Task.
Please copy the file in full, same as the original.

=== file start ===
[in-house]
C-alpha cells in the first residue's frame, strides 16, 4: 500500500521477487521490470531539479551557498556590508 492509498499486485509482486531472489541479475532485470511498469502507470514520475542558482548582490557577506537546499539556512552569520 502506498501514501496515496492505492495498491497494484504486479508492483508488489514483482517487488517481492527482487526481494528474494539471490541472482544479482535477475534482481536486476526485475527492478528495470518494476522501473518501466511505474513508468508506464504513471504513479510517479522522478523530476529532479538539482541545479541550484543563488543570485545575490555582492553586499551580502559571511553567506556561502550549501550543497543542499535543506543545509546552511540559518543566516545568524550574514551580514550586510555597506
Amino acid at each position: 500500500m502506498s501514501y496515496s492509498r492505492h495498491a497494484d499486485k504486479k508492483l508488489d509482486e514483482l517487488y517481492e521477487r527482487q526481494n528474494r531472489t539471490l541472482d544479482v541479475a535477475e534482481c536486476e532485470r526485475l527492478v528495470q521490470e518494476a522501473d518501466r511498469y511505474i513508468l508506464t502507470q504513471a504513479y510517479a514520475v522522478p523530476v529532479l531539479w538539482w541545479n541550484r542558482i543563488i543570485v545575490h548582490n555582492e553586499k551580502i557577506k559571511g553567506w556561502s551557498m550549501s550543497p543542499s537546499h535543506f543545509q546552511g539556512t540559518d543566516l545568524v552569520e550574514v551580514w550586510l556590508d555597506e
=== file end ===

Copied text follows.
[in-house]
C-alpha cells in the first residue's frame, strides 16, 4: 500500500521477487521490470531539479551557498556590508 492509498499486485509482486531472489541479475532485470511498469502507470514520475542558482548582490557577506537546499539556512552569520 502506498501514501496515496492505492495498491497494484504486479508492483508488489514483482517487488517481492527482487526481494528474494539471490541472482544479482535477475534482481536486476526485475527492478528495470518494476522501473518501466511505474513508468508506464504513471504513479510517479522522478523530476529532479538539482541545479541550484543563488543570485545575490555582492553586499551580502559571511553567506556561502550549501550543497543542499535543506543545509546552511540559518543566516545568524550574514551580514550586510555597506
Amino acid at each position: 500500500m502506498s501514501y496515496s492509498r492505492h495498491a497494484d499486485k504486479k508492483l508488489d509482486e514483482l517487488y517481492e521477487r527482487q526481494n528474494r531472489t539471490l541472482d544479482v541479475a535477475e534482481c536486476e532485470r526485475l527492478v528495470q521490470e518494476a522501473d518501466r511498469y511505474i513508468l508506464t502507470q504513471a504513479y510517479a514520475v522522478p523530476v529532479l531539479w538539482w541545479n541550484r542558482i543563488i543570485v545575490h548582490n555582492e553586499k551580502i557577506k559571511g553567506w556561502s551557498m550549501s550543497p543542499s537546499h535543506f543545509q546552511g539556512t540559518d543566516l545568524v552569520e550574514v551580514w550586510l556590508d555597506e